I did not leave you

Katrina Kaye

due to the dirty dishes
or unrepaired holes in
the plaster. It was the
silence of your eyes.
Their passion drained
of all its red, the red
I once watched crawl
across your bed, before
it was our bed when I
was still chasing
dreams of migration.
It was the daily dregs
which cut the ropes of
our first love. The
terrible expression of
your day sipping cheap
beer just to get you
to sleep. It was when
we stopped going to bed
together and just slept
in the same place among
slightly different time
lines. The crack it left
was too severe and too
close to the skin. My
temperament dulled, the
anxiety that kept me bent
over kitchen sink has
dissipated and now I let
the dust collect on window
sill till it turns to mud
in the morning dew.

Previously published in Madness Muse Press (2020).

Cut Away

Katrina Kaye

My aunt’s breasts did not murder her.
But they fell,                     one by one,
overripe fruit.
I remember she said
once they were gone,
she didn’t feel much like a woman

After the first surgery
she showed us her stitched skin.
The higher part bronzed from summer sun,
roughly stapled to once upper abdominal white.

She had no nipples.
It was a graceless realization.
She would eventually have picturesque replicas tattooed on.
Eventually implants would replace the smooth boy chest.
Desperate to become woman again.

It was the curve of my mother’s hips
that lead to her betrayal.
A wanton child nestled in uterus waiting
impatiently to spread,
to creep into belly,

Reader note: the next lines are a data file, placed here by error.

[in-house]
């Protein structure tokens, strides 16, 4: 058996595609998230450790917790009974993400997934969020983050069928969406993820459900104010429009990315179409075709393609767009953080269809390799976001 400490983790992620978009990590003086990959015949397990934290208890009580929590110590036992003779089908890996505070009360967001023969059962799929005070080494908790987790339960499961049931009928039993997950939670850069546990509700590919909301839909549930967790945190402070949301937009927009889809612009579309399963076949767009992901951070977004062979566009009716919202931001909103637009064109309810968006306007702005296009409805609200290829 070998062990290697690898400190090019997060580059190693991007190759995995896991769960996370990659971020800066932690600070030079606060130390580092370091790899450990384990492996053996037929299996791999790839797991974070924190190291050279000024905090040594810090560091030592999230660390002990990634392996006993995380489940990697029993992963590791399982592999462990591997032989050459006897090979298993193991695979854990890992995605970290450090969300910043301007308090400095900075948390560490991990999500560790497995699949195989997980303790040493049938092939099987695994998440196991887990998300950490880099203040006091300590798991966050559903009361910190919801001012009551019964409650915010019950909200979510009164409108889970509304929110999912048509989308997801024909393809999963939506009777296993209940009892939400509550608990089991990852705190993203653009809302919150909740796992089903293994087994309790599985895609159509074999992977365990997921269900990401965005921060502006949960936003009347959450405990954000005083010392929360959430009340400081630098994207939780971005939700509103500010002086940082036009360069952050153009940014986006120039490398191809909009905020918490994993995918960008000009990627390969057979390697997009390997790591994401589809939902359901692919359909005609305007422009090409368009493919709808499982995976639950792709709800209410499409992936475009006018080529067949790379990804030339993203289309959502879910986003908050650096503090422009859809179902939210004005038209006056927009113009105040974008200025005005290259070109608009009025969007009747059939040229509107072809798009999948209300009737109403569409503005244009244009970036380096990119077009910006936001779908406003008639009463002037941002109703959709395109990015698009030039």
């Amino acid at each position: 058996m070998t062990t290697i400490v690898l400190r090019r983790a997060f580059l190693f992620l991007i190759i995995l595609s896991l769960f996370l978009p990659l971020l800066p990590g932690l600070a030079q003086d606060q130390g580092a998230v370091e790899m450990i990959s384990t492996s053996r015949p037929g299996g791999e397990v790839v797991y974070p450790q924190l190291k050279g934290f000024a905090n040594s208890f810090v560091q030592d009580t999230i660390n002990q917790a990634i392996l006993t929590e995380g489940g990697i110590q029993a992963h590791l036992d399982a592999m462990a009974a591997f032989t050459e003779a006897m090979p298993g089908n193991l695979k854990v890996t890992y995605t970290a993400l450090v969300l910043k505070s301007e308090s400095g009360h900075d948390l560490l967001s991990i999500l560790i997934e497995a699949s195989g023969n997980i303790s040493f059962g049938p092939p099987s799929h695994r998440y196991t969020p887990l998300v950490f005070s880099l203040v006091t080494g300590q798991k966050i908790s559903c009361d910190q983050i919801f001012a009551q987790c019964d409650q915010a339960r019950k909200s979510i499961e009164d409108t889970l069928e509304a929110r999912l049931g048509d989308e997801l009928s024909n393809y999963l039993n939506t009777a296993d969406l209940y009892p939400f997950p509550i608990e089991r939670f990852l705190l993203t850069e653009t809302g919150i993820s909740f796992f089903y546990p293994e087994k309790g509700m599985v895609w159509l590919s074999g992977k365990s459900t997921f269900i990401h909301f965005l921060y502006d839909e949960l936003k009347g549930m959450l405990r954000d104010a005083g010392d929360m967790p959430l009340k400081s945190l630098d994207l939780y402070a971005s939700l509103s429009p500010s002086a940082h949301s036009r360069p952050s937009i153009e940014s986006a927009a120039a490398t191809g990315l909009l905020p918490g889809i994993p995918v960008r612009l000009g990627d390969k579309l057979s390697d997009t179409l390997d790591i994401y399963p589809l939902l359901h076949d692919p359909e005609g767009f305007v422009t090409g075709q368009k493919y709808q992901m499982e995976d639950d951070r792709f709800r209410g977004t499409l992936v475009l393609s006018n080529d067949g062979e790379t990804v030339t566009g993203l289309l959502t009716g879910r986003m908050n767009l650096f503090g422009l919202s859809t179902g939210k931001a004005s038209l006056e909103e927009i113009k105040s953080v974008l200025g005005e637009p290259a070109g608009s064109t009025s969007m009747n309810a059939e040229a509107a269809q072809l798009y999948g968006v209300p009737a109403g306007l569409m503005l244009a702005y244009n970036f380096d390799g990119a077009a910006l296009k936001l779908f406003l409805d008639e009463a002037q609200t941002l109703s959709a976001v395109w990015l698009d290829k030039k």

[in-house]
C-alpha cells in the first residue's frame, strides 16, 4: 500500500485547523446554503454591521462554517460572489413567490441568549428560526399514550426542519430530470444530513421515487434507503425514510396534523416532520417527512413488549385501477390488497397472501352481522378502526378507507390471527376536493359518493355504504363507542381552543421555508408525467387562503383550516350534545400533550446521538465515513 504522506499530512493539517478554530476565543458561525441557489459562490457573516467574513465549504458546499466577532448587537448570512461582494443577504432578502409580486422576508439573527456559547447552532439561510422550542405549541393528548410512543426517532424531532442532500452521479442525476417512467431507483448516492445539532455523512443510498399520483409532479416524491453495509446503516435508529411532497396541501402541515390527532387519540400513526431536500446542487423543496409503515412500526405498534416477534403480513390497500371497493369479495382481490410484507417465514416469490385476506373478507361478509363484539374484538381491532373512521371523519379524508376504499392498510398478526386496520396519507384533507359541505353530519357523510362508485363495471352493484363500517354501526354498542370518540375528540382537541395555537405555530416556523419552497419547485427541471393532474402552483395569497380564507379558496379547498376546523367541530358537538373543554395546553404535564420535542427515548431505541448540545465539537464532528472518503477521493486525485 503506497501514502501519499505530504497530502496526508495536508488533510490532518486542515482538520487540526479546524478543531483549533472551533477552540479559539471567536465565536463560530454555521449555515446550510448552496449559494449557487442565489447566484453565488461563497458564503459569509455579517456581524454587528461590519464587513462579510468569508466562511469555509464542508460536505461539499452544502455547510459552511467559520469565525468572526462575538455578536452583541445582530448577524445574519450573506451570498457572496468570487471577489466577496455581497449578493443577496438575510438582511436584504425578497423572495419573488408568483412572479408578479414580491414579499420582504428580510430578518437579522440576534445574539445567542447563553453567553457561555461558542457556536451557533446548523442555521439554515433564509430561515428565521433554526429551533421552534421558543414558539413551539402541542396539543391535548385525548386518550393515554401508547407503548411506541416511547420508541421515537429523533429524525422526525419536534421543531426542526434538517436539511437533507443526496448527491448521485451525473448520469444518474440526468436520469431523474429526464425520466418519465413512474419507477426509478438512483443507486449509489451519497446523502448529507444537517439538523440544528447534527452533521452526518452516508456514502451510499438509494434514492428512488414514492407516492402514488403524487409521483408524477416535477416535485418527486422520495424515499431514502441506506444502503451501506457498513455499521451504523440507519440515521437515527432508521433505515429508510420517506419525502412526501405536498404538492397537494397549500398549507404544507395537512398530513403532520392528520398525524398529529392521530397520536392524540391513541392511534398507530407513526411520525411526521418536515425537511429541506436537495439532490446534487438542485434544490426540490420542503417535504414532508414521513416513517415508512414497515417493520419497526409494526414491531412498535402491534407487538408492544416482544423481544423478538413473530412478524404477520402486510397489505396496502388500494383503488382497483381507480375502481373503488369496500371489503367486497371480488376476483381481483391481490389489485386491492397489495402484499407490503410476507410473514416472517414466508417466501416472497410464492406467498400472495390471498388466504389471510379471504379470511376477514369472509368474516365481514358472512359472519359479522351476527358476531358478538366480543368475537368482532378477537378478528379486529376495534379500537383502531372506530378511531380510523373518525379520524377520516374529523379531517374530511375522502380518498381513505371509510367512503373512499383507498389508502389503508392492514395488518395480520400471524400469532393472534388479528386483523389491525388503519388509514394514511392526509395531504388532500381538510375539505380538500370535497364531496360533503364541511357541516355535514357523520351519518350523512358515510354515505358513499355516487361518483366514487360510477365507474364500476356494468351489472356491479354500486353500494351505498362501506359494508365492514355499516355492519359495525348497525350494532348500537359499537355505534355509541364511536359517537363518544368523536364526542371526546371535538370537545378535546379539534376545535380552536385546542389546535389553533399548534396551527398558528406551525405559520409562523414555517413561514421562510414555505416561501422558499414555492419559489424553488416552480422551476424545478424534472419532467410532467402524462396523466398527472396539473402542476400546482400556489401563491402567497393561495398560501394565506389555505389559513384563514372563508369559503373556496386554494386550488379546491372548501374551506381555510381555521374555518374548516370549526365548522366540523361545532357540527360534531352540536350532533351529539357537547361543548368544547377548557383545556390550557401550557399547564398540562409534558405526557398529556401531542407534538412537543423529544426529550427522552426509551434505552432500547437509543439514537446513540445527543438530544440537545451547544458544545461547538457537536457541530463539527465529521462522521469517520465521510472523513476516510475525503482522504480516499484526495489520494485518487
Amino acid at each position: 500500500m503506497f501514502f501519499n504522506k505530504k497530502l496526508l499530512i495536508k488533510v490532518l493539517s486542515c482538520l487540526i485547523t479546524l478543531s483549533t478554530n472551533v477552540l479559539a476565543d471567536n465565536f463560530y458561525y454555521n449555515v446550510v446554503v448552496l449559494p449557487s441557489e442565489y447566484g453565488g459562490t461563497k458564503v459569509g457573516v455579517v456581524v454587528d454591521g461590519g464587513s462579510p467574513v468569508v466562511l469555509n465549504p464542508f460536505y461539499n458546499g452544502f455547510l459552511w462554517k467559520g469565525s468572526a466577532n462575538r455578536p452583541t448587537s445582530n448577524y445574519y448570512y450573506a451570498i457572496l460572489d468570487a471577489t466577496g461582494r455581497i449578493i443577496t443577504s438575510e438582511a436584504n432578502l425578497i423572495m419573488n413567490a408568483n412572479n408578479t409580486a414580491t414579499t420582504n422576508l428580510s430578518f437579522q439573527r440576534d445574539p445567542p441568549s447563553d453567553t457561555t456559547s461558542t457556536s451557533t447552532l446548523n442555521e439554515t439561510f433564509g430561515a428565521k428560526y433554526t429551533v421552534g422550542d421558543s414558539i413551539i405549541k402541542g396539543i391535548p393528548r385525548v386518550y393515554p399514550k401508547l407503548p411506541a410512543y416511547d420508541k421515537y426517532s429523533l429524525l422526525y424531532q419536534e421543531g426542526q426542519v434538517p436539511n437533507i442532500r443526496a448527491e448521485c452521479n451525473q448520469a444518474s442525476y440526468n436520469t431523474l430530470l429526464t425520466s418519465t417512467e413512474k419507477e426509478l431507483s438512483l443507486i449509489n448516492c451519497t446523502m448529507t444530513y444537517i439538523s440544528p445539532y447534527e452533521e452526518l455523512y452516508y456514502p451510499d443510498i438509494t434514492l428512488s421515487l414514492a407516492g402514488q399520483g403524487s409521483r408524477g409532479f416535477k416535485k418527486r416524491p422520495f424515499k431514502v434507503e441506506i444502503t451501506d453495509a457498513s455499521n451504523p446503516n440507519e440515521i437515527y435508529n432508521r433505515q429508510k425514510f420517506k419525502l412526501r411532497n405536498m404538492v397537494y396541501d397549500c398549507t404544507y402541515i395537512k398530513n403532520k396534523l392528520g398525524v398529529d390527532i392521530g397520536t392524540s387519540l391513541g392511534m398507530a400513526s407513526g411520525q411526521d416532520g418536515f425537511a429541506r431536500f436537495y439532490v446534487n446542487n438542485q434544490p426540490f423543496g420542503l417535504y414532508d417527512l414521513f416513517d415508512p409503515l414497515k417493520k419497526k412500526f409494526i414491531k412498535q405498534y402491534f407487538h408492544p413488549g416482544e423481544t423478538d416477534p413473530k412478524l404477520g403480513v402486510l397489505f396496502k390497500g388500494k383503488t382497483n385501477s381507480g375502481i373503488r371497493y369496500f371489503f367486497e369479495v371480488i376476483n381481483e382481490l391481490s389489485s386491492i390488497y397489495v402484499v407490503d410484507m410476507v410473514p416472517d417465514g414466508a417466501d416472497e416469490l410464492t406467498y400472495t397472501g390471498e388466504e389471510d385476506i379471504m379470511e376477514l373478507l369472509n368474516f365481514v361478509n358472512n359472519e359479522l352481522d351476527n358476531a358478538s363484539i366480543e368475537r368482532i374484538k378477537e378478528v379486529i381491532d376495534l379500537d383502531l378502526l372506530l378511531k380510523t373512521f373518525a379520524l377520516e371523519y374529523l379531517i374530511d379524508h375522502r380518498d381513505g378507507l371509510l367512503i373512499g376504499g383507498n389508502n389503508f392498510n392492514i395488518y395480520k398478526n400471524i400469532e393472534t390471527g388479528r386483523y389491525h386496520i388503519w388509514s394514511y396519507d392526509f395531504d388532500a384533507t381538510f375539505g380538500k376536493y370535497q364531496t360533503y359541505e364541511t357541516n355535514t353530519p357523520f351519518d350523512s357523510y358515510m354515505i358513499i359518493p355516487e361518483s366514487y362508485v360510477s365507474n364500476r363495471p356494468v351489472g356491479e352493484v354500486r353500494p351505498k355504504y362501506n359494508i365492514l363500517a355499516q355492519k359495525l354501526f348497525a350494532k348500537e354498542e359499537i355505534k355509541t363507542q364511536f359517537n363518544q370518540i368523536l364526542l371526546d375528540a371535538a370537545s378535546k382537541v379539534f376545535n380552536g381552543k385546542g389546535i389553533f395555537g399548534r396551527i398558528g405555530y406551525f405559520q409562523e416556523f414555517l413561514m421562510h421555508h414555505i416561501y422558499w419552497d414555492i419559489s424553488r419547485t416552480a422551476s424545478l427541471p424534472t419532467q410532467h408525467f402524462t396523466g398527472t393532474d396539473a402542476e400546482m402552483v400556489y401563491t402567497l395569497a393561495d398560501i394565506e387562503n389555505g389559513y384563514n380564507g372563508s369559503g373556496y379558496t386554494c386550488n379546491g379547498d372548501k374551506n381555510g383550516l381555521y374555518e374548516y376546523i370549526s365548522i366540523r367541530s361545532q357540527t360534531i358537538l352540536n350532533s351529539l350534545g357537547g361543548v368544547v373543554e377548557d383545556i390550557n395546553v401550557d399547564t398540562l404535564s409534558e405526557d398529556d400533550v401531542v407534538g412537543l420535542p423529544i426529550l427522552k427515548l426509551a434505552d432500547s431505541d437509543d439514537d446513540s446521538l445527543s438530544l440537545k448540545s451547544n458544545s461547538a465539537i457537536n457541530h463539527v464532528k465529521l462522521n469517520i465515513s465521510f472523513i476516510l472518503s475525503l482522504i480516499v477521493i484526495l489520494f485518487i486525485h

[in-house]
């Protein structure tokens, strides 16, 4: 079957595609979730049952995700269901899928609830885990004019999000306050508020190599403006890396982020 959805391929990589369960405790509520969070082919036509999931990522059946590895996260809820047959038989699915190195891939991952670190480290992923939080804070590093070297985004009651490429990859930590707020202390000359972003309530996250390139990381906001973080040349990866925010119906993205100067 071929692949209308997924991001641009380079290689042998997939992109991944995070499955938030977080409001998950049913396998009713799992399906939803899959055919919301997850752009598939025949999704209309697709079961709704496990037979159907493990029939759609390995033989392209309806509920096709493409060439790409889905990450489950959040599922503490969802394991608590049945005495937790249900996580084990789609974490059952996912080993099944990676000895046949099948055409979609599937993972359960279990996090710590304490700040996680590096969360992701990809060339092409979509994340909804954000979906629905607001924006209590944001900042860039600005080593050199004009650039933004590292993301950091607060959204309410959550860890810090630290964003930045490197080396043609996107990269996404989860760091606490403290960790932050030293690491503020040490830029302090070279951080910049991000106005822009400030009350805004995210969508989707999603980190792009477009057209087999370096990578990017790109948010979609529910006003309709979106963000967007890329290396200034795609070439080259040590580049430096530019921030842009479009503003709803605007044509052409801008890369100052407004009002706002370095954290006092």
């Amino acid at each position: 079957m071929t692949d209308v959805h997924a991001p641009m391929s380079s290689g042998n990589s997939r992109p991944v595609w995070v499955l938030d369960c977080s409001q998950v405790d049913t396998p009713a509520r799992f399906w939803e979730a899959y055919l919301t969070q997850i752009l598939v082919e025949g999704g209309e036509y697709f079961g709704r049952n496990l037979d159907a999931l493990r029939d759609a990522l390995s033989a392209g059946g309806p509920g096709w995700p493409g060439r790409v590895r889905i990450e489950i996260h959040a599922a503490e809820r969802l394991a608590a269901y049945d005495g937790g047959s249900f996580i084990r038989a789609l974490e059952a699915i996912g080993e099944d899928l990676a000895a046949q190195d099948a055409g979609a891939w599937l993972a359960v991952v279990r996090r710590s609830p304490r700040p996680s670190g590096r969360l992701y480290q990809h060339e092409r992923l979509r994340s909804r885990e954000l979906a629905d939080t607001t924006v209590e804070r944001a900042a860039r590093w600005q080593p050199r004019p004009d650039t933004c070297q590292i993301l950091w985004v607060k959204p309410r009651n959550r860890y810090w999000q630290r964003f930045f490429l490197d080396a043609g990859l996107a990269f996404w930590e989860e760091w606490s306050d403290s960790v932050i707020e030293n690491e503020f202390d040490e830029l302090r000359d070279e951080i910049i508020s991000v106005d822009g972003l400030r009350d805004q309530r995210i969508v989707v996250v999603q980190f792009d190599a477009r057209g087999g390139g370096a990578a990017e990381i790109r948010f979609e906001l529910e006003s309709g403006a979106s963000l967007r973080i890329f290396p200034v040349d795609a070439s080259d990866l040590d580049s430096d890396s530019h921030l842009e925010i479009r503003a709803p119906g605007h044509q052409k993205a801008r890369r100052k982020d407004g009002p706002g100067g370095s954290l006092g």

to stretch into tubes and ovary,
submerge in blood.

Sound waves revealed a tumor
embedded in endometrial lining.
I recall the subtle understanding:
sonograms are not just for spying
unborn children.

The surgeons left a scar from belly button downward
where womb was pulled from body.
Similar to a caesarian incision,
only deeper.

These parts,
breast, uterus,
methodically removed,
the woman cut from our beings.
Never knowing how much
they would be missed
until they were gone.

What offense deemed us unworthy
of these precious female features?
The landscape, gifted without asking,
now taken despite pleas.
This anatomy that defined us women,
what is left when it is gone?

Was it the deep throaty
voice of my aunt that frightened
the feminine away?

Were my mother’s hands
too masculine to hold a
womb any longer?

Will I pay for the sins
of a barren belly and one
too many late nights
matching pints with the boys by having
the female raped from my body
with cold scalpel and surgical staples?

The women of my family
are blessed with beautiful breasts,
curved hips, and a predisposition of cancer.

We women of shared blood,
of mirrored images and reflective habits,
who can’t quite quit cigarettes,
who have a weakness for men who drink too much,
who are so giving of our time,
our lives, our flesh,
we still miss these parts that are cut away.

“Cut Away” was previously published in Treehouse Arts in January, 2019.

Explore Treehouse Arts here.

At the Poetry Reading

Katrina Kaye

I notice you
looking at me
across the bar.
We exchange a smile,
and I lower my eyes
to your stare.

It is lifetime since
I washed your
scent from my body,
yet I still shiver
from the remnants of
your touch.

I allow this.

I wonder who notices.